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The Best TV Shows of the Decade, Ranked

From “Breaking Bad” and “Atlanta” to “Fleabag” and “BoJack,” these are the best scripted TV shows from 2010 to 2019.

Best-TV-Shows-of-the-Decade-1

“Fleabag,” “The Leftovers,” “Atlanta”

Amazon, HBO, FX

38. “Sharp Objects” (HBO, 2018)

"Sharp Objects"

“Sharp Objects”

HBO

“Don’t tell mama.” With three little words, “Sharp Objects” set TV on fire — and that was after a full season of juicy twists, intricate character development, and ethereal tonal jolts, all of which evoked a hot, sweaty summer like few other pieces of filmed entertainment ever could. With Jean-Marc Vallée’s meticulous direction and editing, alongside savvy scripts from Gillian Flynn and Marti Noxon, this seven-part limited series redefined what a slow burn mystery was capable of. At times, the Preaker family drama skewed creepy, like a horror movie family who was about to combust. But then the next scene would shift to a compassionate flashback or tender turn from one of the nuanced performers. There are progressive perspective shifts, commentary on outdated Southern culture, and even existential questions of purpose built into a small town murder investigation, and this team brings them all together to propulsive, magnificent effect. And, it almost goes without saying, Amy Adams forges a character no viewer will soon forget, bringing pathos, ferocity, and frustration to Camille — all before her world’s turned upside down in those well-earned final moments.—BT

37. “Olive Kitteridge” (HBO, 2014)

"Olive Kitteredge"

“Olive Kitteridge”

HBO

If you’re going to adapt a Pulitzer Prize winning book, bring the big guns. For HBO in 2014, that meant Lisa Cholodenko and Frances McDormand tackling Elizabeth Strout’s novel about 25 years in the painful life of the eponymous Olive. Quickly, it becomes clear that the teacher is of the opposite temperament of her husband, Henry (Richard Jenkins): She’s a misanthrope, while Henry loves beyond reason. The clash of practical assessment and emotional delusion forges some of the four-hour series’ most dramatic moments, spanning 25 years, as the couple’s son Christopher grows up to resent and pity his parents. He’s both of them at once, and, as society teaches, he fights against his mother’s pessimism, introversion, and isolation. In the end, “Olive Kitteridge” is a powerful story of understanding, tackling what it’s like to be the odd woman out in a world built on delusion. The nuanced take hasn’t lost a touch of relevance or power, making audiences wonder when this dream team will come together again.—BT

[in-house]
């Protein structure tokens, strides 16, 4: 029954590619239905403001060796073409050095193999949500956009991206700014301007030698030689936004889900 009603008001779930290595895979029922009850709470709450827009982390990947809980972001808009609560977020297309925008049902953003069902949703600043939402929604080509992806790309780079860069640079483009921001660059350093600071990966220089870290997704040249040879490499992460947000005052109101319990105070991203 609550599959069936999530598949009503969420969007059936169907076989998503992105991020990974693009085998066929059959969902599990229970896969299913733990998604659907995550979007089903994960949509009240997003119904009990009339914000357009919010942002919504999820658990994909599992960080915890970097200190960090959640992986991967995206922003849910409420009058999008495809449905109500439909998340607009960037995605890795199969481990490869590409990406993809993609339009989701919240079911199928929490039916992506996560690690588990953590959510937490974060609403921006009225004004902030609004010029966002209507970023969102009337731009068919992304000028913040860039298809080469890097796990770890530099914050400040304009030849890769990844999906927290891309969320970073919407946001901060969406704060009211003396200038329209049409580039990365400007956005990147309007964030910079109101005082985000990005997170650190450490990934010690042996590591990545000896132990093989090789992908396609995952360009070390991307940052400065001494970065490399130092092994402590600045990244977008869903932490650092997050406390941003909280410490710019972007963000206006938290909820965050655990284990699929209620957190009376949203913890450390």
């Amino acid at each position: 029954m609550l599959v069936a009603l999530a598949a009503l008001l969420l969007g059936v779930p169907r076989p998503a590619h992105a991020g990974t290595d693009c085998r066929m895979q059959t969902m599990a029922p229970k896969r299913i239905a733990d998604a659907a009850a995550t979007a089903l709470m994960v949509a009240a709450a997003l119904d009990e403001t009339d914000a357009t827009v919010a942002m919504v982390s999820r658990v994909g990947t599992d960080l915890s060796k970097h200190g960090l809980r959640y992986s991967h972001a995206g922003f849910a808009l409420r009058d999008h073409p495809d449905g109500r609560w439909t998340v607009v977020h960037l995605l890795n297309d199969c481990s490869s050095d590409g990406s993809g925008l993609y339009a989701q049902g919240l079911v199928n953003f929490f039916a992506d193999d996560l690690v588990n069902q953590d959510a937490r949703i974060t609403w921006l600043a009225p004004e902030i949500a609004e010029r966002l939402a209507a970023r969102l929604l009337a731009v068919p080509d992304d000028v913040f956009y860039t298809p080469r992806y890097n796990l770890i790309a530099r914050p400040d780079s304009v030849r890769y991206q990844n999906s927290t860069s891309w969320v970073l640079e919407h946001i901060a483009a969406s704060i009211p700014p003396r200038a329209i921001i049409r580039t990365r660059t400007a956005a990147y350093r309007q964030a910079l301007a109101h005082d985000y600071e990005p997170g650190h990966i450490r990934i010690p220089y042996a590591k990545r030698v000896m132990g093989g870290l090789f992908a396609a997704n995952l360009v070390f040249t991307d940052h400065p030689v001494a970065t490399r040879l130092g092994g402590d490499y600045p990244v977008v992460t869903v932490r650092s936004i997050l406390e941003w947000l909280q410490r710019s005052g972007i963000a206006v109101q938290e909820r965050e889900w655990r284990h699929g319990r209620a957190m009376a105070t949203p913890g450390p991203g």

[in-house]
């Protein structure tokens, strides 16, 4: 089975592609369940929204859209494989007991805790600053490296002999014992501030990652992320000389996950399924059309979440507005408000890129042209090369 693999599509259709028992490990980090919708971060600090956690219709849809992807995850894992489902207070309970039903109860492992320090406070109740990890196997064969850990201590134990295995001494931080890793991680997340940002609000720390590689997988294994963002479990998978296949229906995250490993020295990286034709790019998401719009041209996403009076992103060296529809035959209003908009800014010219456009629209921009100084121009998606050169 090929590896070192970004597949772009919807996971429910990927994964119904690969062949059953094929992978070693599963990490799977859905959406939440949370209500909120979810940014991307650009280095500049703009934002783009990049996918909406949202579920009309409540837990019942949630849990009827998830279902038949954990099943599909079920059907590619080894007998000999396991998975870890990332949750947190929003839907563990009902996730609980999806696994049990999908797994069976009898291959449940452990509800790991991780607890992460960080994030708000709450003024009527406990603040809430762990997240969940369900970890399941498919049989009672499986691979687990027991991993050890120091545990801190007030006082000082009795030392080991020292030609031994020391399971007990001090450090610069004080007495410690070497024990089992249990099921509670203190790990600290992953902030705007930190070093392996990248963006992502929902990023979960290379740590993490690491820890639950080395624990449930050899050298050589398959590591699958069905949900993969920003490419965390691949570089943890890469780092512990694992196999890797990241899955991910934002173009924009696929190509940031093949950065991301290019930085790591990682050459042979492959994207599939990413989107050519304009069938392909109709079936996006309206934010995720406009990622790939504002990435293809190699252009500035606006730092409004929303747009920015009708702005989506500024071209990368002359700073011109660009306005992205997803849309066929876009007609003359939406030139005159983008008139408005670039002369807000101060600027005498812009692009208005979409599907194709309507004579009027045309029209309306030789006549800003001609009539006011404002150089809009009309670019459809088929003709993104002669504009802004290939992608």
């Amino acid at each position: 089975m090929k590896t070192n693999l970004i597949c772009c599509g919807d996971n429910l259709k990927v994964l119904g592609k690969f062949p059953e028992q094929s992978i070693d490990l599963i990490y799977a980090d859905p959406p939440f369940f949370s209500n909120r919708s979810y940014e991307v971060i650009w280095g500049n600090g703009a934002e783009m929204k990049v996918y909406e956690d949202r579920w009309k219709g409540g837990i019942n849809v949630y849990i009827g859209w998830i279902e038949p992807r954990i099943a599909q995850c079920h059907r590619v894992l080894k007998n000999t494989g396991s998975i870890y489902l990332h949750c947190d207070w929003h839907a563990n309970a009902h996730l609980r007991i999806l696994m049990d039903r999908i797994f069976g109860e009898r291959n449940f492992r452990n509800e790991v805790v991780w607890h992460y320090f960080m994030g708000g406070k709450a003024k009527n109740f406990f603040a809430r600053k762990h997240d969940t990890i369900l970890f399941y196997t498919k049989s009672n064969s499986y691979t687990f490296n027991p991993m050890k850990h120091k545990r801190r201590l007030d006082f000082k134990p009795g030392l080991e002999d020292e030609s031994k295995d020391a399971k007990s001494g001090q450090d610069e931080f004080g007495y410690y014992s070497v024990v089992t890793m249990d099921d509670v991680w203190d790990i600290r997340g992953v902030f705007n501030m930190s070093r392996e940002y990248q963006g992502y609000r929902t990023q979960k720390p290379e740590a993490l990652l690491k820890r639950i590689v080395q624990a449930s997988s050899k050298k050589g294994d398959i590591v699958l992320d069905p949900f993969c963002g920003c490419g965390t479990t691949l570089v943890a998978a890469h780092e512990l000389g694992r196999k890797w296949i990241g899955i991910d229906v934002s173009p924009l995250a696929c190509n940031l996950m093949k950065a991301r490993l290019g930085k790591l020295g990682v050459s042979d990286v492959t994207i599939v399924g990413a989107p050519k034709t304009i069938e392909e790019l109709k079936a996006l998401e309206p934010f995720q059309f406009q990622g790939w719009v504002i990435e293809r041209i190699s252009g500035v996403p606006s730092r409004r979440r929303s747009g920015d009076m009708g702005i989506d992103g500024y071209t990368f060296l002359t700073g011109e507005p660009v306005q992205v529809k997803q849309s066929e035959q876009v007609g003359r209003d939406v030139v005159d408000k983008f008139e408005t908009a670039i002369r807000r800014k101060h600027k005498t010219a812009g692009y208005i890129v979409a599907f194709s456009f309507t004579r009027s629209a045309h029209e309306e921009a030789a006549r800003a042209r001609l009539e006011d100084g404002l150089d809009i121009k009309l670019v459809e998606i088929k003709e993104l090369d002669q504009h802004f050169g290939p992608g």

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36. “Looking” (HBO, 2014 – 2016)

"Looking"

“Looking”

HBO

Much of the past 10 years of TV stories is centered on the idea of “figuring things out.” But few shows took that foundation and built a series as graceful as “Looking,” which captured life and love in San Francisco in all its fleeting and fulfilling forms. Even in the tiniest glimpses into the lives of Patrick (Jonathan Groff), Dom (Murray Bartlett), Richie (Raul Castillo), and beyond felt like chapters in an ever-unfolding novel, encompassing both the day-to-day joys of city life and the constant fight to hold onto what each of these people need to survive. And the 2016 finale movie proved that this was a set of characters not bound by time or place, that what kept “Looking” essential was knowing there was always so much more still left to explore. —SG